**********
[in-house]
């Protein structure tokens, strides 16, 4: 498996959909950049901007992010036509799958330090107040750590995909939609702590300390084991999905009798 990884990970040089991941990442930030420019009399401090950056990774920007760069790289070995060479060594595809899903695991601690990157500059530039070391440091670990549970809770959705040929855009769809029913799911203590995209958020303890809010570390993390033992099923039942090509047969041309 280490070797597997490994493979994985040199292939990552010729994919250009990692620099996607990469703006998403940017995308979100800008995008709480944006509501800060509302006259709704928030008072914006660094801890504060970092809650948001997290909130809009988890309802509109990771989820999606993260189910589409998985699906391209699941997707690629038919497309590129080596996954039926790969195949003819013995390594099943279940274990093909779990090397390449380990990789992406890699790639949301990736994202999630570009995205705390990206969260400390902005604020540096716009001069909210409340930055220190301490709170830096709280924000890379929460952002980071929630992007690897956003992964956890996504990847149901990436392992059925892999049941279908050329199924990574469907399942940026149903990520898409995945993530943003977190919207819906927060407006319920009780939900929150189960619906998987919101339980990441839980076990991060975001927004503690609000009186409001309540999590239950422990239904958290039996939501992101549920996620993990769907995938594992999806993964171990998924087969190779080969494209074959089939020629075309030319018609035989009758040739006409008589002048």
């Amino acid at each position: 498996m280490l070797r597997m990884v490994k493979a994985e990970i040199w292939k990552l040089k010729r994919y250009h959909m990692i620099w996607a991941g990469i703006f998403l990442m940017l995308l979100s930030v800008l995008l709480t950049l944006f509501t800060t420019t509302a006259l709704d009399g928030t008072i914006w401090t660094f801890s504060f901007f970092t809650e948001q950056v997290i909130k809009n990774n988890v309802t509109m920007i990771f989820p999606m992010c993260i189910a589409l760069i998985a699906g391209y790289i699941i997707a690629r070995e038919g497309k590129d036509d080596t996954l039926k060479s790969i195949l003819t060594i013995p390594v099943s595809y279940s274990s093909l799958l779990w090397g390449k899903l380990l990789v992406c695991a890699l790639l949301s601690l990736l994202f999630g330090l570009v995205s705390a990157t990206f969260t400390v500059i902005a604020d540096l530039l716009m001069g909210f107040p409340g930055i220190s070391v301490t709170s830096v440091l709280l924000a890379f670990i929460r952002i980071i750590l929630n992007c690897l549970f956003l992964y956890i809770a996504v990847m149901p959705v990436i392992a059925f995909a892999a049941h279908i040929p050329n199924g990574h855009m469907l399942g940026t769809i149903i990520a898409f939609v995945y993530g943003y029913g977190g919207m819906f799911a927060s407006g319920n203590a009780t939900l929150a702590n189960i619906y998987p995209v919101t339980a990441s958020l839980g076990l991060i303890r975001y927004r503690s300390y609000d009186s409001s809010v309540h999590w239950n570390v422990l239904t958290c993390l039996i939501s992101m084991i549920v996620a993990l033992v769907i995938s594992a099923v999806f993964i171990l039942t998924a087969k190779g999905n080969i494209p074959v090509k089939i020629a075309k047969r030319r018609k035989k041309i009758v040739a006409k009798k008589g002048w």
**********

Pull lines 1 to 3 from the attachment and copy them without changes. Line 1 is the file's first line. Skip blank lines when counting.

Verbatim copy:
[in-house]
């Protein structure tokens, strides 16, 4: 498996959909950049901007992010036509799958330090107040750590995909939609702590300390084991999905009798 990884990970040089991941990442930030420019009399401090950056990774920007760069790289070995060479060594595809899903695991601690990157500059530039070391440091670990549970809770959705040929855009769809029913799911203590995209958020303890809010570390993390033992099923039942090509047969041309 280490070797597997490994493979994985040199292939990552010729994919250009990692620099996607990469703006998403940017995308979100800008995008709480944006509501800060509302006259709704928030008072914006660094801890504060970092809650948001997290909130809009988890309802509109990771989820999606993260189910589409998985699906391209699941997707690629038919497309590129080596996954039926790969195949003819013995390594099943279940274990093909779990090397390449380990990789992406890699790639949301990736994202999630570009995205705390990206969260400390902005604020540096716009001069909210409340930055220190301490709170830096709280924000890379929460952002980071929630992007690897956003992964956890996504990847149901990436392992059925892999049941279908050329199924990574469907399942940026149903990520898409995945993530943003977190919207819906927060407006319920009780939900929150189960619906998987919101339980990441839980076990991060975001927004503690609000009186409001309540999590239950422990239904958290039996939501992101549920996620993990769907995938594992999806993964171990998924087969190779080969494209074959089939020629075309030319018609035989009758040739006409008589002048």
């Amino acid at each position: 498996m280490l070797r597997m990884v490994k493979a994985e990970i040199w292939k990552l040089k010729r994919y250009h959909m990692i620099w996607a991941g990469i703006f998403l990442m940017l995308l979100s930030v800008l995008l709480t950049l944006f509501t800060t420019t509302a006259l709704d009399g928030t008072i914006w401090t660094f801890s504060f901007f970092t809650e948001q950056v997290i909130k809009n990774n988890v309802t509109m920007i990771f989820p999606m992010c993260i189910a589409l760069i998985a699906g391209y790289i699941i997707a690629r070995e038919g497309k590129d036509d080596t996954l039926k060479s790969i195949l003819t060594i013995p390594v099943s595809y279940s274990s093909l799958l779990w090397g390449k899903l380990l990789v992406c695991a890699l790639l949301s601690l990736l994202f999630g330090l570009v995205s705390a990157t990206f969260t400390v500059i902005a604020d540096l530039l716009m001069g909210f107040p409340g930055i220190s070391v301490t709170s830096v440091l709280l924000a890379f670990i929460r952002i980071i750590l929630n992007c690897l549970f956003l992964y956890i809770a996504v990847m149901p959705v990436i392992a059925f995909a892999a049941h279908i040929p050329n199924g990574h855009m469907l399942g940026t769809i149903i990520a898409f939609v995945y993530g943003y029913g977190g919207m819906f799911a927060s407006g319920n203590a009780t939900l929150a702590n189960i619906y998987p995209v919101t339980a990441s958020l839980g076990l991060i303890r975001y927004r503690s300390y609000d009186s409001s809010v309540h999590w239950n570390v422990l239904t958290c993390l039996i939501s992101m084991i549920v996620a993990l033992v769907i995938s594992a099923v999806f993964i171990l039942t998924a087969k190779g999905n080969i494209p074959v090509k089939i020629a075309k047969r030319r018609k035989k041309i009758v040739a006409k009798k008589g002048w």